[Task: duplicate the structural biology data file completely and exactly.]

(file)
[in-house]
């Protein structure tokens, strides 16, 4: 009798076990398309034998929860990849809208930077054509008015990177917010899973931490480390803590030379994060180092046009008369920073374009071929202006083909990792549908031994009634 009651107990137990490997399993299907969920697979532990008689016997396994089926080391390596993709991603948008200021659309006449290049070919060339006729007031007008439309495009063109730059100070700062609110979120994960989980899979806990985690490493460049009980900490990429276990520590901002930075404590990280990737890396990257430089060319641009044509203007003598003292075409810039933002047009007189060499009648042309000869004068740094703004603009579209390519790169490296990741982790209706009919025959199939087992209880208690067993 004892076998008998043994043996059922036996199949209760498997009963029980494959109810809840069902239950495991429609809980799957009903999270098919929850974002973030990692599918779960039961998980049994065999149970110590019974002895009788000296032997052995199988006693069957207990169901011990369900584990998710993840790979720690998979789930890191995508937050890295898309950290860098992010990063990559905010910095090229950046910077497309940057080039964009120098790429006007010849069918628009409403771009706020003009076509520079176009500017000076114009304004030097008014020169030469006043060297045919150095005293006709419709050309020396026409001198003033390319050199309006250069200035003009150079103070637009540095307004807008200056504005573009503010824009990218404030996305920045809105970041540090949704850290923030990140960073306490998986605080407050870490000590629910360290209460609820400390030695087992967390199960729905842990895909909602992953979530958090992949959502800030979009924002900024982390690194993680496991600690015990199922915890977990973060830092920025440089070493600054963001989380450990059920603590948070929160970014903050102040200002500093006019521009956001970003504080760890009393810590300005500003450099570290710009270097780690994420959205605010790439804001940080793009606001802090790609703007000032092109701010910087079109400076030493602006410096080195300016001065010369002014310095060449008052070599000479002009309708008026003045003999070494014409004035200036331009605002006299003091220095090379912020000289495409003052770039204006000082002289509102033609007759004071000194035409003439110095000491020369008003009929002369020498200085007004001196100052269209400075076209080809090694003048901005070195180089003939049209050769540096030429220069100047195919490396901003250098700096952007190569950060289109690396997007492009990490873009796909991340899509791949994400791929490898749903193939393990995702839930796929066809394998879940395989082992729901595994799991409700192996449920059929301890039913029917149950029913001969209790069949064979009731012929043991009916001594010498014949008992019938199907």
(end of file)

[in-house]
């Protein structure tokens, strides 16, 4: 009798076990398309034998929860990849809208930077054509008015990177917010899973931490480390803590030379994060180092046009008369920073374009071929202006083909990792549908031994009634 009651107990137990490997399993299907969920697979532990008689016997396994089926080391390596993709991603948008200021659309006449290049070919060339006729007031007008439309495009063109730059100070700062609110979120994960989980899979806990985690490493460049009980900490990429276990520590901002930075404590990280990737890396990257430089060319641009044509203007003598003292075409810039933002047009007189060499009648042309000869004068740094703004603009579209390519790169490296990741982790209706009919025959199939087992209880208690067993 004892076998008998043994043996059922036996199949209760498997009963029980494959109810809840069902239950495991429609809980799957009903999270098919929850974002973030990692599918779960039961998980049994065999149970110590019974002895009788000296032997052995199988006693069957207990169901011990369900584990998710993840790979720690998979789930890191995508937050890295898309950290860098992010990063990559905010910095090229950046910077497309940057080039964009120098790429006007010849069918628009409403771009706020003009076509520079176009500017000076114009304004030097008014020169030469006043060297045919150095005293006709419709050309020396026409001198003033390319050199309006250069200035003009150079103070637009540095307004807008200056504005573009503010824009990218404030996305920045809105970041540090949704850290923030990140960073306490998986605080407050870490000590629910360290209460609820400390030695087992967390199960729905842990895909909602992953979530958090992949959502800030979009924002900024982390690194993680496991600690015990199922915890977990973060830092920025440089070493600054963001989380450990059920603590948070929160970014903050102040200002500093006019521009956001970003504080760890009393810590300005500003450099570290710009270097780690994420959205605010790439804001940080793009606001802090790609703007000032092109701010910087079109400076030493602006410096080195300016001065010369002014310095060449008052070599000479002009309708008026003045003999070494014409004035200036331009605002006299003091220095090379912020000289495409003052770039204006000082002289509102033609007759004071000194035409003439110095000491020369008003009929002369020498200085007004001196100052269209400075076209080809090694003048901005070195180089003939049209050769540096030429220069100047195919490396901003250098700096952007190569950060289109690396997007492009990490873009796909991340899509791949994400791929490898749903193939393990995702839930796929066809394998879940395989082992729901595994799991409700192996449920059929301890039913029917149950029913001969209790069949064979009731012929043991009916001594010498014949008992019938199907």